A Biblical Example to Consider

If you’re looking for a Bible verse that says “thou shalt not carve a Jack-O-Lantern,” you are not going to find it. However, that doesn’t mean that the Bible is silent on the issue of whether or not a Christian can take something that has a pagan origin and use if to glorify Christ instead.

Consider 1 Corinthians 8:4-13. In Paul’s day, people would offer sacrifices to idols and then sell the meat in the marketplace or eat it in the temple (pagan temples doubled as a first century Chili’s where you could eat some steak and hang out with friends).

Some Christians opposed this practice under the following line of reasoning:

1. There is no God but Yahweh.

2. Since there can be no other gods, sacrifices made to any “god” other than Yahweh must be made to demons.

3. We should not have anything to do with demons.

It is true that Paul does not want Christians eating idol meat in the pagan temples because he doesn’t want them associating themselves with demons and false-religions. However, he does allow meat sold in the marketplace to be eaten, even though it was offered to demons. How can that be? Shouldn’t we stay away from this meat since it started out as pagan sacrifice? How can Paul allow Christians to eat meat sacrificed to demons?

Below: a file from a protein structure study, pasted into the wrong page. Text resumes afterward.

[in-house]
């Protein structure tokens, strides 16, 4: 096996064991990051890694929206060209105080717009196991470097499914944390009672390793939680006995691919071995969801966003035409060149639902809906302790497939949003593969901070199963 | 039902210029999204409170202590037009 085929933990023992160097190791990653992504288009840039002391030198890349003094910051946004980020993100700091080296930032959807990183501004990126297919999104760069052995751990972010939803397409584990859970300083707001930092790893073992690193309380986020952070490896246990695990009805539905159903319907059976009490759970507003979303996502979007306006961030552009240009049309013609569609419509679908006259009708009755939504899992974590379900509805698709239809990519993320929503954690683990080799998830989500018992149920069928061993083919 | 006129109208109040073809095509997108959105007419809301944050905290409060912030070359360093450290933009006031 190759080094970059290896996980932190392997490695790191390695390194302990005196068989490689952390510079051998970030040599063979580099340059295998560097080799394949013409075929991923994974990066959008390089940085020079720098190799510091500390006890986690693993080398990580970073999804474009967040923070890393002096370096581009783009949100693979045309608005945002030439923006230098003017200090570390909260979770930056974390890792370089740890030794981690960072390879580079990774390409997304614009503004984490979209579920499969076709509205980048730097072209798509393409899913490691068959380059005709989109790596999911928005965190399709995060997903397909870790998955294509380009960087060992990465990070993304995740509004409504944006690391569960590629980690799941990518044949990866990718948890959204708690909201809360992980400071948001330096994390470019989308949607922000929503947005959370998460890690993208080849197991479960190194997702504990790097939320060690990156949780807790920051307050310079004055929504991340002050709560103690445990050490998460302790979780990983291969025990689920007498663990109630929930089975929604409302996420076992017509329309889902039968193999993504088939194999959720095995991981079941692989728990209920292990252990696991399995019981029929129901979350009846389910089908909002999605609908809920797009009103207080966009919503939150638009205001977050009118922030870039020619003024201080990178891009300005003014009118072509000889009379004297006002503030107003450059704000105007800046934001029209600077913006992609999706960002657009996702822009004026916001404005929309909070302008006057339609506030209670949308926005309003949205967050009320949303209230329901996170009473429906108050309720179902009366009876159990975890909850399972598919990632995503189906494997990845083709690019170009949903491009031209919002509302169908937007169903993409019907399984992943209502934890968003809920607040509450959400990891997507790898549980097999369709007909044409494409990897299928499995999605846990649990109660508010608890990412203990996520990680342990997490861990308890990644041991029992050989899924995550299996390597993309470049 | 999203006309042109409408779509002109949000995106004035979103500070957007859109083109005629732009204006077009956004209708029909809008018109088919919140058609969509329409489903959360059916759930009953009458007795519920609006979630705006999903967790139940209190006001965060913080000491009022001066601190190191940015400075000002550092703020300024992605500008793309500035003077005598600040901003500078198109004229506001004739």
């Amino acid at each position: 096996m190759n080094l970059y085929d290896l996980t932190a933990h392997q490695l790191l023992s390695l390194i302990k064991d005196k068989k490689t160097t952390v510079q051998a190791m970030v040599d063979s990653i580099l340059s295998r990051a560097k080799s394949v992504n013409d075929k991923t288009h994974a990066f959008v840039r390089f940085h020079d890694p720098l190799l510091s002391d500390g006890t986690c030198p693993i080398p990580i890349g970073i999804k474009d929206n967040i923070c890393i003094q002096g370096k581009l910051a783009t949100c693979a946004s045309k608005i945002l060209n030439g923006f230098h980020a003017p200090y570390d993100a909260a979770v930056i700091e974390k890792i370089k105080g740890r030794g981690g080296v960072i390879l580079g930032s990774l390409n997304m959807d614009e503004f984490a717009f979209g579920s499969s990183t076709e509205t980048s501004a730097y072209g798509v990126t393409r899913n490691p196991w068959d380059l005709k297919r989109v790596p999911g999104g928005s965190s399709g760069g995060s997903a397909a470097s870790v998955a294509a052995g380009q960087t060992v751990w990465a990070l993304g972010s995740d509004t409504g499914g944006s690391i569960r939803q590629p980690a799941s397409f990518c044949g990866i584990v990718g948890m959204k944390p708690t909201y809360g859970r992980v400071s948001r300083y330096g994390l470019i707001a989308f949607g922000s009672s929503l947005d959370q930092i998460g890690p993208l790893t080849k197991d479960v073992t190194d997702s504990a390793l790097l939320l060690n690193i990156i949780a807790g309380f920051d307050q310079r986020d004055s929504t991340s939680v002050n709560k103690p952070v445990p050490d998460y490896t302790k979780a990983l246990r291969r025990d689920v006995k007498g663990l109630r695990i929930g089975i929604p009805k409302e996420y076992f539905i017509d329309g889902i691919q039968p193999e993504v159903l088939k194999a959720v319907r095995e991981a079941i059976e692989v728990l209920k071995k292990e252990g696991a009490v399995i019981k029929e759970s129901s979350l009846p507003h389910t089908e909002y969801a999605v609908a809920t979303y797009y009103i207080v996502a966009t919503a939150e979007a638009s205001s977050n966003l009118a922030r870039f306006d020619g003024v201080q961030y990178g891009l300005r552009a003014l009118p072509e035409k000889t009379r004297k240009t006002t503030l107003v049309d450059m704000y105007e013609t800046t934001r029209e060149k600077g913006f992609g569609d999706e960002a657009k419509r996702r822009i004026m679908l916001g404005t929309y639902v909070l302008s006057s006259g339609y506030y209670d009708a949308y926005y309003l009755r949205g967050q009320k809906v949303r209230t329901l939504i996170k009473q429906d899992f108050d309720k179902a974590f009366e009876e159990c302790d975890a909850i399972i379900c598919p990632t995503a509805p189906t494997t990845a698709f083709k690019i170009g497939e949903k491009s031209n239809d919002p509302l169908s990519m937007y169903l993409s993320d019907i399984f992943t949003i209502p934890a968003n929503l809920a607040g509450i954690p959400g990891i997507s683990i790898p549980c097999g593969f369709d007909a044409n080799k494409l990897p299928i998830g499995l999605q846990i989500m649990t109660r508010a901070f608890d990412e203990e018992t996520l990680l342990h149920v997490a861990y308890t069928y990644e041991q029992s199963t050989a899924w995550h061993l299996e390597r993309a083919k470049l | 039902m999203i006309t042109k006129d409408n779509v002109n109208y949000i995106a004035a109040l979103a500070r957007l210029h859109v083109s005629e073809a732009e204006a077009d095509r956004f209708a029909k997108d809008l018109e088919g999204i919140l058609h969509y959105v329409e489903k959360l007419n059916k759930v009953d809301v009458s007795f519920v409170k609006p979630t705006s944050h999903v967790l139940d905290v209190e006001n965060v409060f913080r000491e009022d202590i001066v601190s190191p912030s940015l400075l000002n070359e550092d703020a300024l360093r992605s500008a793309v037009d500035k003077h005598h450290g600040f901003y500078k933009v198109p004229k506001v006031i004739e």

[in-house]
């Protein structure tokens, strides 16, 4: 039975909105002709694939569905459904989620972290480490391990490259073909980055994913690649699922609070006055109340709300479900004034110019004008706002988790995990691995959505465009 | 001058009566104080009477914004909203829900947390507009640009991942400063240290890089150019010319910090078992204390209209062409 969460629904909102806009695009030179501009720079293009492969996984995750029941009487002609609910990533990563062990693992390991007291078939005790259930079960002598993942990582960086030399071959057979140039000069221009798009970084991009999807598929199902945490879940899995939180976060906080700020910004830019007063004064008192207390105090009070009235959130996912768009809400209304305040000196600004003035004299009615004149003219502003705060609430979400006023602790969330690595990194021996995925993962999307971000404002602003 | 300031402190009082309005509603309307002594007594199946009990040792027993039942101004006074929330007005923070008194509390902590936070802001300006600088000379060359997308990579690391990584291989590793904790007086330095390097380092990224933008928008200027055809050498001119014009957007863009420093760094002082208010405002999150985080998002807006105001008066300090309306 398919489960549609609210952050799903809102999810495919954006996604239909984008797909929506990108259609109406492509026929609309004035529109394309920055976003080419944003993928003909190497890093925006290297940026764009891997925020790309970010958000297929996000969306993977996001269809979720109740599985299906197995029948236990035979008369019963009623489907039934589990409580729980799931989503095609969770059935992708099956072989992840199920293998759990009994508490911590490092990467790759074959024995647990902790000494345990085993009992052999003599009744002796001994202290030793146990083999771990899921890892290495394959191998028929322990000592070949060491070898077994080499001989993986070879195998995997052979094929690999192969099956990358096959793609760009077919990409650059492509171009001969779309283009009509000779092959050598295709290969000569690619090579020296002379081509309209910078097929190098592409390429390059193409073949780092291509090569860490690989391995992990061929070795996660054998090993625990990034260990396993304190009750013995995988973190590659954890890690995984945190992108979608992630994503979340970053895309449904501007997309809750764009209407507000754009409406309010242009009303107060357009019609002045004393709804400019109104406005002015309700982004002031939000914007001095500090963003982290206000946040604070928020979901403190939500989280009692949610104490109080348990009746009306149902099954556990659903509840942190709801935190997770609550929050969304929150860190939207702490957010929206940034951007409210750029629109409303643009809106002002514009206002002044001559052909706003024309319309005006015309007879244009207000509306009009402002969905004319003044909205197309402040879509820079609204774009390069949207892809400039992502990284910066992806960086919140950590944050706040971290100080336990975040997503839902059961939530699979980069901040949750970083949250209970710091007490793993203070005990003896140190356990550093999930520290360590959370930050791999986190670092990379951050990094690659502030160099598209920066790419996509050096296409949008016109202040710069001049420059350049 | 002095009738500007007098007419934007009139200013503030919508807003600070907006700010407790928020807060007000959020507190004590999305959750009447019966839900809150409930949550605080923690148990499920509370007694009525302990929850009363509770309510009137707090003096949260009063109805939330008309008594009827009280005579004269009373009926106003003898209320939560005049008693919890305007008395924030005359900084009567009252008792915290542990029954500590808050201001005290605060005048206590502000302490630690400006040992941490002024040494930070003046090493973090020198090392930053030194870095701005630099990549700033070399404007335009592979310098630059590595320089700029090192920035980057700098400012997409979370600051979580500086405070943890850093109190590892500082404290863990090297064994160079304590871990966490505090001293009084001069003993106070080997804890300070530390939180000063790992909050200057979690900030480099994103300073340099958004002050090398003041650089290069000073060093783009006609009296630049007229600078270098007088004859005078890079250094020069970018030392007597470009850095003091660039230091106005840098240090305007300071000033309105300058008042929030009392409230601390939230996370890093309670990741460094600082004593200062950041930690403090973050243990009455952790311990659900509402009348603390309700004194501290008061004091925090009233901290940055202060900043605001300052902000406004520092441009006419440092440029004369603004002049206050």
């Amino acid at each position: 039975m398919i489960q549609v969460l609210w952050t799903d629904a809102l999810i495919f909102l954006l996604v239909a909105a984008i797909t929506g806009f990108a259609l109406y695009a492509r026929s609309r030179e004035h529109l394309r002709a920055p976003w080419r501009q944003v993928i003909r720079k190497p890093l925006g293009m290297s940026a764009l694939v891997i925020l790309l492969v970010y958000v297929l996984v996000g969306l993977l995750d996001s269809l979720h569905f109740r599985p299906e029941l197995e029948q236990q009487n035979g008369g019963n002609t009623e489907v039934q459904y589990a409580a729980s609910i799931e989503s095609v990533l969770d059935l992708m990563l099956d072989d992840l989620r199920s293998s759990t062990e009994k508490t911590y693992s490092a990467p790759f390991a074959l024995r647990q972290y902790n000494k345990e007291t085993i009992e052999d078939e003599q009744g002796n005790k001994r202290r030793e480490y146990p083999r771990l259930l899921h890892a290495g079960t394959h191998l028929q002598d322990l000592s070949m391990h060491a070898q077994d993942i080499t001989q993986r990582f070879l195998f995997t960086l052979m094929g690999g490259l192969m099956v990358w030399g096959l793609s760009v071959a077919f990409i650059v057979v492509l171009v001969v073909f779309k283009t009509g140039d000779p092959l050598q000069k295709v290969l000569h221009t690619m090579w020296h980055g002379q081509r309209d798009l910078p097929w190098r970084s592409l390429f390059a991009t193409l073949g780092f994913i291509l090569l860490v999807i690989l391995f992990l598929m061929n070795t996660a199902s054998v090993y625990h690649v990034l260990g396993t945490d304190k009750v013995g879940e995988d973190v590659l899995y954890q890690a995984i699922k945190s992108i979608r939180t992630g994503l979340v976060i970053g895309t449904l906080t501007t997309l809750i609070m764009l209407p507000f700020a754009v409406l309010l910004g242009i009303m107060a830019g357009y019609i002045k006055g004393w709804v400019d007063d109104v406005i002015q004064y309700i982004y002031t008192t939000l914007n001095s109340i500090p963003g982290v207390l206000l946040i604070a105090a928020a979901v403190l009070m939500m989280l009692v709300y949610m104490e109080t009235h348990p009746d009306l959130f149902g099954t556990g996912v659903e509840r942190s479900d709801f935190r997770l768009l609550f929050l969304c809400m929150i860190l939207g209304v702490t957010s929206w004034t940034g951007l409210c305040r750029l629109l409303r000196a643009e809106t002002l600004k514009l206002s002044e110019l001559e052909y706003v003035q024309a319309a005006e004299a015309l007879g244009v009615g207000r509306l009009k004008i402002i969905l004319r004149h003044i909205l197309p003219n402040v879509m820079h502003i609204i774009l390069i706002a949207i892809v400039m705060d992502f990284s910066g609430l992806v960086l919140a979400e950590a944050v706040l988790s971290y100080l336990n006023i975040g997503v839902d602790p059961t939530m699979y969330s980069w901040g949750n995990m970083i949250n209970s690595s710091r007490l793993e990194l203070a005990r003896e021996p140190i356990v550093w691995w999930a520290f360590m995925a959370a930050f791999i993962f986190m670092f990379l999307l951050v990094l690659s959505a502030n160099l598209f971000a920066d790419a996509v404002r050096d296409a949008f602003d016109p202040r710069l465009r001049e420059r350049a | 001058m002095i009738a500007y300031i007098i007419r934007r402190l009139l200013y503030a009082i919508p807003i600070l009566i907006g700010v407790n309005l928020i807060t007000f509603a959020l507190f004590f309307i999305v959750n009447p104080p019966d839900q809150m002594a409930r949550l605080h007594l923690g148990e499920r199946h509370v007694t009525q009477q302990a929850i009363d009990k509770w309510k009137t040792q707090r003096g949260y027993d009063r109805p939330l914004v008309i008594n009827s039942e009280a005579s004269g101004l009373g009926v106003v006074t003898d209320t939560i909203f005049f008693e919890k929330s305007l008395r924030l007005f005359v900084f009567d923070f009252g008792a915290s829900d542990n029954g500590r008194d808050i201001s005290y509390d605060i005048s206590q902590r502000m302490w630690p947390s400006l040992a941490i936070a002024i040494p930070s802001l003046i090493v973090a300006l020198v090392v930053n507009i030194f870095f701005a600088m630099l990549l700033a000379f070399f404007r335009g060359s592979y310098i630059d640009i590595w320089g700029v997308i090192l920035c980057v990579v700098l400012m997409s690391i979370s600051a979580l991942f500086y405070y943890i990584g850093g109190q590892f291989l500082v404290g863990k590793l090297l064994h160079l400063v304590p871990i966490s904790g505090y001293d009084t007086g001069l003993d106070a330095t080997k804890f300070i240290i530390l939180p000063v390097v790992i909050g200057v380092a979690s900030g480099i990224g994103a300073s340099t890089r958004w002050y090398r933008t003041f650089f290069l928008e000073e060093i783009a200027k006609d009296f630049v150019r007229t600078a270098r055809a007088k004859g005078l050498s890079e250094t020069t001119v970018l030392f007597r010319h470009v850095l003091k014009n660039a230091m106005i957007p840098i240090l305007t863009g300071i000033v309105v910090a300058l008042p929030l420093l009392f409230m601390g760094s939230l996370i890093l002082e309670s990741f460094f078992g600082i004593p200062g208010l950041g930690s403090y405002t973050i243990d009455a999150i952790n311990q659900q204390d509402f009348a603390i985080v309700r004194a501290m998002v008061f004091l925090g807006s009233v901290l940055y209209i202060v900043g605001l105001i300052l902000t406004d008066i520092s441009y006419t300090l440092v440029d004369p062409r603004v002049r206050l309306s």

Paul’s answer: Because all good things belong to God and can be redeemed for His glory (1 Tim 4:4)There is no “demon meat” – there is only meat that can be eaten in celebration of Jesus. Jesus made meat, and it is a good gift. Don’t get rid of the meat. Rather, get rid of its demonic association and redeem those juicy steaks for Jesus.


The same principle applies to Halloween; though the holiday has pagan elements, any elements that are not inherently sinful can be used to glorify God. Jesus created joy. Jesus created celebration. Jesus created laughter. Candy is a gift from God. Those things should be redeemed and used for Jesus.

Now, there are elements of Halloween in which Christians cannot partake because they involve—not just neutral things that can be done to God’s glory—but sinful things that cannot be done to the glory of God. For example, dressing in an immodest costume, taking part in anything demonic (Ouija boards, séances, etc.), and sexual, drunken debauchery would all be wrong. But to simply laugh with friends, dress up, and eat candy is not wrong. As Christians, we have the ability and the opportunity to celebrate Halloween to the glory of God.

But, I also understand that Halloween may not be for everyone. Paul allows the Corinthians to eat meat sacrificed to idols, but he warns those who can’t do it in faith to abstain. Don’t violate your conscience. If you are uncomfortable with taking part in Halloween, then feel free to not celebrate it. God doesn’t want you to do something you cannot do in faith (Rom. 14:23). But don’t judge those who do participate out of a good conscience. Although you “can” celebrate Halloween, it doesn’t mean that you necessarily “should” or “have to.” Allow the Lord to lead Christians in their own consciences regarding this holiday.


(Adapted from a blog I wrote originally at: - copyright The Village Church 2012).

Zach Lee